The intermeshing patterns of osculating resource nationalism and varying attitudes towards private capital create a complex picture in Russia's northward energy odyssey, and this picture is further complicated by changing demand. Until the 2008-09 financial crisis, the emerging consensus was that a supply crunch was looming in the Eurasian natural gas market. It was thought that the failure of Russian companies to invest in the maintenance of existing infrastructure, and the exploration and development of new fields, was precipitating a mismatch between supply and demand. The financial crisis changed aU of this, causing demand for Russian gas to coUapse both within Russia and in its prime west European market.
SHTOKMAN VERSUS YAMAL
Two major Arctic projects are slated for development in the coming years - the Barents Sea Shtokman project and the Bovanenko project on the Yamal Peninsula. However, realistic time-scales, cost frames, and sources of financing for these two projects remain unclear. Nor is it known whether the projects will be developed in paraUel or sequentially.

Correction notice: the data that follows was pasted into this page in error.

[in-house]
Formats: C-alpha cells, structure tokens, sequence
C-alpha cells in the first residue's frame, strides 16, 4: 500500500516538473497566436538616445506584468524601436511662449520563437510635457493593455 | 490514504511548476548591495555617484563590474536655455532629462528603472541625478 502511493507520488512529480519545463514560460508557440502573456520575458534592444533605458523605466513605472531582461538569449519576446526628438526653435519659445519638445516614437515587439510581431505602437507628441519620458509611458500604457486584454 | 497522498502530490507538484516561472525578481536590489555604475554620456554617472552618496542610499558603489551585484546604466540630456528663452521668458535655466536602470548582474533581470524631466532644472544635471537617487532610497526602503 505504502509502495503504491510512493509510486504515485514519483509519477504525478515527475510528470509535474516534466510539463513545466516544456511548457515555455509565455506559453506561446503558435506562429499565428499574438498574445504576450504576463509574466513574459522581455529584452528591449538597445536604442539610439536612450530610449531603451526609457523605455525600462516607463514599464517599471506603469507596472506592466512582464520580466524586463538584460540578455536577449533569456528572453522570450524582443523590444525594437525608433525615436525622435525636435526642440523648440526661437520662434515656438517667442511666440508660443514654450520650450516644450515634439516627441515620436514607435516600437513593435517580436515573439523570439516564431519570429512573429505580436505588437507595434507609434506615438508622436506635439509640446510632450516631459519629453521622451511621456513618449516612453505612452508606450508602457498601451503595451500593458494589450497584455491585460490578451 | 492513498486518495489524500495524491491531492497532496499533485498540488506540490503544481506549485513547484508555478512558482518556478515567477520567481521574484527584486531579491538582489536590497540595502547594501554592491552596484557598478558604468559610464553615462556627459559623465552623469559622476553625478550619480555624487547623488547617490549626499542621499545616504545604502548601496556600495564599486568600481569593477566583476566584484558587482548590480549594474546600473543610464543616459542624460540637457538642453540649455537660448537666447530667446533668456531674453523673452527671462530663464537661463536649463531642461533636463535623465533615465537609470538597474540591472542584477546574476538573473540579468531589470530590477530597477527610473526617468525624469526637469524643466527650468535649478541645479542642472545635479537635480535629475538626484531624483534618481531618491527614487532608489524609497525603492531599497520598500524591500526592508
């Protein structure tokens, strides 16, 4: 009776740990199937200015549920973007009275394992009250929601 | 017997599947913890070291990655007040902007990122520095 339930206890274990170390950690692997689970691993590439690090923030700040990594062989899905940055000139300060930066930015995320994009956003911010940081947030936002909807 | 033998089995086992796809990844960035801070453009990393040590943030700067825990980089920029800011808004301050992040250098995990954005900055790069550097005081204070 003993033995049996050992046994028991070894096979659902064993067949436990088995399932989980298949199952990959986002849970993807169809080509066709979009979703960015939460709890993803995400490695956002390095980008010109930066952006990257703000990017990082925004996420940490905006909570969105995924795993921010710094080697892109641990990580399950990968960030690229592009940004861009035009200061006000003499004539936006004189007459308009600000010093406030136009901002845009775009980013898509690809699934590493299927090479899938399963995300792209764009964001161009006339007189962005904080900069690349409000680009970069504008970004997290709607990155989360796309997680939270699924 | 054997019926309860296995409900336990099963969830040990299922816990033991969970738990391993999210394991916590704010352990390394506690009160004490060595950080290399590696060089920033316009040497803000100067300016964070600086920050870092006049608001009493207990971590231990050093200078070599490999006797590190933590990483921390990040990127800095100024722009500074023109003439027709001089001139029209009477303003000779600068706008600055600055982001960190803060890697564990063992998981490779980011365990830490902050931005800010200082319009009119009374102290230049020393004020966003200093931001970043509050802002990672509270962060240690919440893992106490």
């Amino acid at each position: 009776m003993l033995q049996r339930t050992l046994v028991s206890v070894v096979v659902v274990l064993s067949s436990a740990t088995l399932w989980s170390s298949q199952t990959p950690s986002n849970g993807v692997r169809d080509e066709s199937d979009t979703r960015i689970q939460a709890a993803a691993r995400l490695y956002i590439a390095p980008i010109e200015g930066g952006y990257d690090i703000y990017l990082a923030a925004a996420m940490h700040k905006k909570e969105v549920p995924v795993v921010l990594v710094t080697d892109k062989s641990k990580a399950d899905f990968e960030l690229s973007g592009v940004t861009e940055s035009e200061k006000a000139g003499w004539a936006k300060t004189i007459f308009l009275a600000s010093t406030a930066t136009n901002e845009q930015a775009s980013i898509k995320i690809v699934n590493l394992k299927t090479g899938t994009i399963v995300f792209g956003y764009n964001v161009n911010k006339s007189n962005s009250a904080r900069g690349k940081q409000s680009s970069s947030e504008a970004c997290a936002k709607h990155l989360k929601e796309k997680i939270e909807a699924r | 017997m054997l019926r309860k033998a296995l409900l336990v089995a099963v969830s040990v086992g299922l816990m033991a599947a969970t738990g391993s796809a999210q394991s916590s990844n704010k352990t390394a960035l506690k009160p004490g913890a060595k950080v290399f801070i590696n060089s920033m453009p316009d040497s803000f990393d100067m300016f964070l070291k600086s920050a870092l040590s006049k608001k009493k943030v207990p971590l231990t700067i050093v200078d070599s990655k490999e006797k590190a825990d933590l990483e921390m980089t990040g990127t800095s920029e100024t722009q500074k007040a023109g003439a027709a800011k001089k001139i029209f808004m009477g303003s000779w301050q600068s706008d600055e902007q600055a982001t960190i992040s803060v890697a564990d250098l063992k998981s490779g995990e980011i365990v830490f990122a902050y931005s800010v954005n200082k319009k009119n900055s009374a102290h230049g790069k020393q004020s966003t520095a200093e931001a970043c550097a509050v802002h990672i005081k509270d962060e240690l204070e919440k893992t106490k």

The Shtokman field is located in the Barents Sea off the coast of northwest Russia, relatively close to the Nordic countries. In contrast, the Yamal Peninsula is located further east in the Yamal- Nenets autonomous district in the northern Urals. Choosing between the two projects will have implications not only for Russia's internal economic geography, but also for the linkages to be developed with other Arctic countries and with overseas markets through exports of liquid natural gas.
In an article published in 2006, Arild Moe cast the choice between Shtokman and Yamal as a battle between different groups within Russia's petroleum sector and within Gazprom/5 At the time, it appeared that the west Siberian lobby had won in pushing for Yamal, and that it was unlikely that any western companies would be invited to participate in the project at all. From the announcement of the decision to include both Norway's Statoil (then StatoilHydro) and Total (France) in the Shtokman project in 2007, Shtokman seemed to have gained priority over Yamal. This did not, however, indicate that the west Siberian lobby had been defeated irrevocably. After multiple postponements of the final investment decision on Shtokman, now slated for 2011, Yamal seems to have the upper hand again.